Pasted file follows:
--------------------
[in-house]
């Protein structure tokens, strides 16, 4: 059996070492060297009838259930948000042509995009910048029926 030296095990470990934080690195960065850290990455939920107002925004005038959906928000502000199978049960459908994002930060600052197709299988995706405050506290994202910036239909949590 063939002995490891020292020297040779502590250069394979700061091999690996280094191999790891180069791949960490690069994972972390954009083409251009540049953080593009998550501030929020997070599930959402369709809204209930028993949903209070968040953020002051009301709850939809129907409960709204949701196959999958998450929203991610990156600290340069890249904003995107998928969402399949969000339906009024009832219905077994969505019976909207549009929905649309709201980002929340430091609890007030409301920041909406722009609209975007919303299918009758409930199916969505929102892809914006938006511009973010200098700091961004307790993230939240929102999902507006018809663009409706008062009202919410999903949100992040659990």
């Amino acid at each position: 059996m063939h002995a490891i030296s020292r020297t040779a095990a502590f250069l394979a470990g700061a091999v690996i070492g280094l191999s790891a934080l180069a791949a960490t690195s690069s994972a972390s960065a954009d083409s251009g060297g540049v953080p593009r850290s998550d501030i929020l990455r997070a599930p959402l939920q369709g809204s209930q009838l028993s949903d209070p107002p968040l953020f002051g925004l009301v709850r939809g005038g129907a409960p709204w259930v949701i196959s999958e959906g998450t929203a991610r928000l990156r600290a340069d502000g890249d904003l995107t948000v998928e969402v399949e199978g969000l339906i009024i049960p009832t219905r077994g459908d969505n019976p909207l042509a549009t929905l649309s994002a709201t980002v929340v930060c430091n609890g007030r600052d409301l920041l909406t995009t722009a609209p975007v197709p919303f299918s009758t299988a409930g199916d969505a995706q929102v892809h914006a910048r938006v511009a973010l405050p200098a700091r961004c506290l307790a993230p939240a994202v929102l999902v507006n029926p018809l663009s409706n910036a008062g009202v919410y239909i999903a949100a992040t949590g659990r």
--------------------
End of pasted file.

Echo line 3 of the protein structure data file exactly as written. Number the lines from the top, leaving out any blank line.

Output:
């Amino acid at each position: 059996m063939h002995a490891i030296s020292r020297t040779a095990a502590f250069l394979a470990g700061a091999v690996i070492g280094l191999s790891a934080l180069a791949a960490t690195s690069s994972a972390s960065a954009d083409s251009g060297g540049v953080p593009r850290s998550d501030i929020l990455r997070a599930p959402l939920q369709g809204s209930q009838l028993s949903d209070p107002p968040l953020f002051g925004l009301v709850r939809g005038g129907a409960p709204w259930v949701i196959s999958e959906g998450t929203a991610r928000l990156r600290a340069d502000g890249d904003l995107t948000v998928e969402v399949e199978g969000l339906i009024i049960p009832t219905r077994g459908d969505n019976p909207l042509a549009t929905l649309s994002a709201t980002v929340v930060c430091n609890g007030r600052d409301l920041l909406t995009t722009a609209p975007v197709p919303f299918s009758t299988a409930g199916d969505a995706q929102v892809h914006a910048r938006v511009a973010l405050p200098a700091r961004c506290l307790a993230p939240a994202v929102l999902v507006n029926p018809l663009s409706n910036a008062g009202v919410y239909i999903a949100a992040t949590g659990r």